Snacks serve an important role in a diabetic’s diet. They help keep your
blood sugar steady between meals and before exercising. And they help
treat episodes of hypoglycemia—when your blood sugar drops dangerously
low. But skip the vending machine and try these healthy snacks instead.
10 Healthy Snacks for People with Diabetes https://d33ljpvc0tflz5.cloudfront.net/dims3/MMH/crop/3231x2161%2B159%2B0/resize/580x388/quality/75/?url=https%3A%2F%2Fd26ua9paks4zq.cloudfront.net%2F2a%2F5f%2F98d114b54262a4fb7bbb26132296%2Fimage-gettyimages-571696091.jpg
Blend a combo of fruits—think strawberries, peaches, and bananas—with
6 ounces of light or nonfat yogurt. Use fresh fruits when they’re in
season. Otherwise, choose frozen—just make sure no sugar has been added.
1. Fruit Smoothie https://d33ljpvc0tflz5.cloudfront.net/dims3/MMH/crop/1276x854%2B0%2B0/resize/580x388/quality/75/?url=https%3A%2F%2Fd26ua9paks4zq.cloudfront.net%2F13%2F20%2F64e296cf48559ccd9703e4cae40f%2Fimage-gettyimages-534557961.jpg
Set aside time each week to prepare produce and you’ll never have to
search for a healthy nibble again. Some ideas: sugar snap peas, zucchini
sticks, cucumber slices, or bell pepper strips. Pump up the protein by
eating them with a small container of store-bought hummus.
Beans provide as much protein as meat with much less fat. Just one half-cup serving gives you one-third of your daily fiber requirement. Mash one-third of a cup of pinto or fat-free black beans with salsa. Spread on a corn tortilla or scoop up with baked tortilla chips.
3. Bean Dip to Go https://d33ljpvc0tflz5.cloudfront.net/dims3/MMH/crop/1494x999%2B0%2B0/resize/580x388/quality/75/?url=https%3A%2F%2Fd26ua9paks4zq.cloudfront.net%2Ffc%2F95%2F1d41f29645359db8c310c4395c9c%2Fresizes%2F1500%2Fimage-gettyimages-174626034.jpg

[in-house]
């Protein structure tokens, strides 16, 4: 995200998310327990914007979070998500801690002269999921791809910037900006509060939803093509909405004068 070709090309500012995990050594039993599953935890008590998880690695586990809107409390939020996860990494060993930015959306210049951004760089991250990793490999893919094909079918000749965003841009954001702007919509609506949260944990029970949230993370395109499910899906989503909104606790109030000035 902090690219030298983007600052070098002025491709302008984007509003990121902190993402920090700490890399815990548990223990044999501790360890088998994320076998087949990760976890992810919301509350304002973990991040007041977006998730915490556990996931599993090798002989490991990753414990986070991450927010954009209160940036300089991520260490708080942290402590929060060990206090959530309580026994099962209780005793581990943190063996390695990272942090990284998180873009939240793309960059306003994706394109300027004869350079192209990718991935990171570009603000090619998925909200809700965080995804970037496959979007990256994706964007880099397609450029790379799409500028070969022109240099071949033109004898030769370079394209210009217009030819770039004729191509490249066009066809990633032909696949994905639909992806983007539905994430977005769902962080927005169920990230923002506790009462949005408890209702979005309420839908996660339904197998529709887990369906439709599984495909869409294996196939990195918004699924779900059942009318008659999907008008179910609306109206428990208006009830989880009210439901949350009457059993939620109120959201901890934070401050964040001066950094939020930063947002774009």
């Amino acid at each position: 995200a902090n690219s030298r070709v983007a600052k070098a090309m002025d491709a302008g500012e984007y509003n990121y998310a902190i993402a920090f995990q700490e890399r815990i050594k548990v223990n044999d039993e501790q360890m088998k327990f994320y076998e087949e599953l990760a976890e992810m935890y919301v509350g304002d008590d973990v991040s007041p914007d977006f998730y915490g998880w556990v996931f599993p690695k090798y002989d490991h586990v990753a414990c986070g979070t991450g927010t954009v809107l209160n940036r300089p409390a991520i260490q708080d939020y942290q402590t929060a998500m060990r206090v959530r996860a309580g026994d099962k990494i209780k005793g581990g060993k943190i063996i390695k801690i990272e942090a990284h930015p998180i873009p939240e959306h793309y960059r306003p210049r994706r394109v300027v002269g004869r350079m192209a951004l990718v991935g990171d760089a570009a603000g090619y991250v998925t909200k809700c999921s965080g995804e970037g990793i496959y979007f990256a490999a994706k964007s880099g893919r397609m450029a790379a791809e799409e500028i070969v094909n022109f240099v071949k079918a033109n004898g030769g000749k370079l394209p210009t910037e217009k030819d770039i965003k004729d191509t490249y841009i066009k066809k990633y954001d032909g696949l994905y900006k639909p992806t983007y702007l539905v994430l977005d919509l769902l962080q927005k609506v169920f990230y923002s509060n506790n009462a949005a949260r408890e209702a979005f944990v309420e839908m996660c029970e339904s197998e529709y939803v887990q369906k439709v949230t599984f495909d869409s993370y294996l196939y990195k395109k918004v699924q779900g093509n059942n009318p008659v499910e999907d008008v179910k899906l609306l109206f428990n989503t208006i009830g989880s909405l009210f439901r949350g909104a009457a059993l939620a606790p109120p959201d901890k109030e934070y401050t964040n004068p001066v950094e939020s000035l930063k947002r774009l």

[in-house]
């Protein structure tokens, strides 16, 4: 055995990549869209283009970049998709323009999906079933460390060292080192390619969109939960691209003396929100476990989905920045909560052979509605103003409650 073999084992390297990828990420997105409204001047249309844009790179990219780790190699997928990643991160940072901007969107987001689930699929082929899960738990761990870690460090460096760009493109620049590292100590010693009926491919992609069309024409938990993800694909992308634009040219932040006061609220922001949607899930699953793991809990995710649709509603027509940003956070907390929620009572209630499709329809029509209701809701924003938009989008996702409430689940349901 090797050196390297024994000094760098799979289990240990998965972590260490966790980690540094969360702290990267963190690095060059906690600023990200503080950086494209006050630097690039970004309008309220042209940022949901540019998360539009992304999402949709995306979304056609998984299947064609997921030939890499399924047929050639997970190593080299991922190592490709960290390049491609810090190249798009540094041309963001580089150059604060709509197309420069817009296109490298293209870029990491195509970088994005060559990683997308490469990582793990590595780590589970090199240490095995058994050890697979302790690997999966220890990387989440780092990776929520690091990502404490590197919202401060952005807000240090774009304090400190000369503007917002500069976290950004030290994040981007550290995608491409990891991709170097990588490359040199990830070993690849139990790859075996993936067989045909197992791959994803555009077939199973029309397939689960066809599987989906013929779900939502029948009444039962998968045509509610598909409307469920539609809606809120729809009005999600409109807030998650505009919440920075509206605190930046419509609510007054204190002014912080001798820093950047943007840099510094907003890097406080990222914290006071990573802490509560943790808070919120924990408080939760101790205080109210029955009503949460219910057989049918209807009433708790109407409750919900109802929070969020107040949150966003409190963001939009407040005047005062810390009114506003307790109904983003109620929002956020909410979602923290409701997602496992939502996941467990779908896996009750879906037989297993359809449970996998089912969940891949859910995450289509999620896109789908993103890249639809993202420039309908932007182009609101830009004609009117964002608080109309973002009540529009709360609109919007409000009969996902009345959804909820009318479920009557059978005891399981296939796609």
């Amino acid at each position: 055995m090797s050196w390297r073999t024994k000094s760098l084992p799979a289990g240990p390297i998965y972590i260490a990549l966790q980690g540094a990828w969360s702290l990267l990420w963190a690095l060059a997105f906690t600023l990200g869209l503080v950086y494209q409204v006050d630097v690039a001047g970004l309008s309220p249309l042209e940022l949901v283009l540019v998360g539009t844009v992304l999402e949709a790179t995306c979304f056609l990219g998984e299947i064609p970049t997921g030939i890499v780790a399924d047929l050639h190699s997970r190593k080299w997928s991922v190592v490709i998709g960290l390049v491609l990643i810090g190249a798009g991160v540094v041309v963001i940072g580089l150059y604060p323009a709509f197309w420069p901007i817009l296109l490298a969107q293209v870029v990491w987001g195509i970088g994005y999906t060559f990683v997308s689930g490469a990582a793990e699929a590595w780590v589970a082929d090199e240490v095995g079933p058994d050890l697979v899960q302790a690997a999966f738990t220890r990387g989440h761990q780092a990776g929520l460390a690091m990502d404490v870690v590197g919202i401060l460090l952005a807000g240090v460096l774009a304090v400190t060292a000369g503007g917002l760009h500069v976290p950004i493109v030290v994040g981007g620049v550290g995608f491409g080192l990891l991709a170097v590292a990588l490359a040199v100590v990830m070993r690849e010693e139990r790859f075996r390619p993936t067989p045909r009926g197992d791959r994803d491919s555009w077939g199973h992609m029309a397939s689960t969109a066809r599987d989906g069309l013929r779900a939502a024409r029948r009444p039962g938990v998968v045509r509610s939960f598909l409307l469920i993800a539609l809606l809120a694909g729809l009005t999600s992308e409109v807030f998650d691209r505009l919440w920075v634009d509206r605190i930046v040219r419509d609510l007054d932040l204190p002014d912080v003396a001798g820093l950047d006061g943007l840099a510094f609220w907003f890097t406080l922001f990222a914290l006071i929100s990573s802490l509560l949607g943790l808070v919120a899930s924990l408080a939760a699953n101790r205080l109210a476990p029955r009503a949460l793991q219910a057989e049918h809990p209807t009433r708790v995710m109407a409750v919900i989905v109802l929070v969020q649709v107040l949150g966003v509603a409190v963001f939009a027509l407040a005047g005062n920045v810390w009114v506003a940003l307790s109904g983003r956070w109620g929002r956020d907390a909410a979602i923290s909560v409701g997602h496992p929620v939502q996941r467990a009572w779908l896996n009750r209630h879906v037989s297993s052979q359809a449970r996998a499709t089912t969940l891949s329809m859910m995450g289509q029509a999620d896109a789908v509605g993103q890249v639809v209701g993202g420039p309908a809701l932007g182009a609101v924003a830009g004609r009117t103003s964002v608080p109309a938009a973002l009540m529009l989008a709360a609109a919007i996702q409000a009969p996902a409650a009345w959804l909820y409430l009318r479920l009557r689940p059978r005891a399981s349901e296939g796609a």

This tasty treat combines whole grains, fruit, and nut butter, full
of protein and healthy fats to manage hunger. Serve a slice of
whole-wheat bread or half a whole-grain English muffin with a swipe of
peanut or almond butter. Top with a few banana slices.
4. Peanut Butter and Banana Toast https://d33ljpvc0tflz5.cloudfront.net/dims3/MMH/crop/1494x999%2B5%2B0/resize/580x388/quality/75/?url=https%3A%2F%2Fd26ua9paks4zq.cloudfront.net%2F4e%2F76%2Fcada161545a4a85618f49ebaa348%2Fresizes%2F1500%2Fimage-gettyimages-151543817.jpg
Nuts provide polyunsaturated fatty acids that help keep blood sugar
steady. Combine two or three different types with dried cranberries,
blueberries, or raisins. If you like, throw in some pumpkin or sunflower
An 8-ounce latte with skim milk has just 100 calories and 15 grams of
carbohydrates. Plus, it offers bone-building calcium and vitamin D.
Pair it with a piece of fresh fruit for a satisfying snack while
shopping or reading.
Fruits such as bananas, nectarines, and cherries could be considered
nature’s perfect snacks. They’re nutritious, delicious, and easily
portable. Each fruit has its own healthy benefits. For instance, citrus
varieties—including grapefruits and oranges—provide a boost of vitamin C
and fiber. And berries pack an antioxidant punch.
In moderation and with smart topping choices, frozen yogurt provides a
healthy alternative to ice cream. Keep the portion size to half a
cup—that’s about the size of half a tennis ball. Pile on 2 ounces of
berries and about 1 tablespoon of slivered almonds.
Keep a can of salmon or light tuna on hand. Each supplies healthy
omega-3 fatty acids, which help protect your heart. Mix it with light
mayo and freshly ground pepper. Scoop with whole-grain crackers or make a
half-sandwich on whole-wheat bread.
You may be surprised to discover that popcorn is a whole grain, full
of nutrients such as fiber and magnesium. Just skip the salt and butter
to avoid excess sodium and fat. Instead, top air-popped kernels or light
microwave popcorn with chili and garlic powder.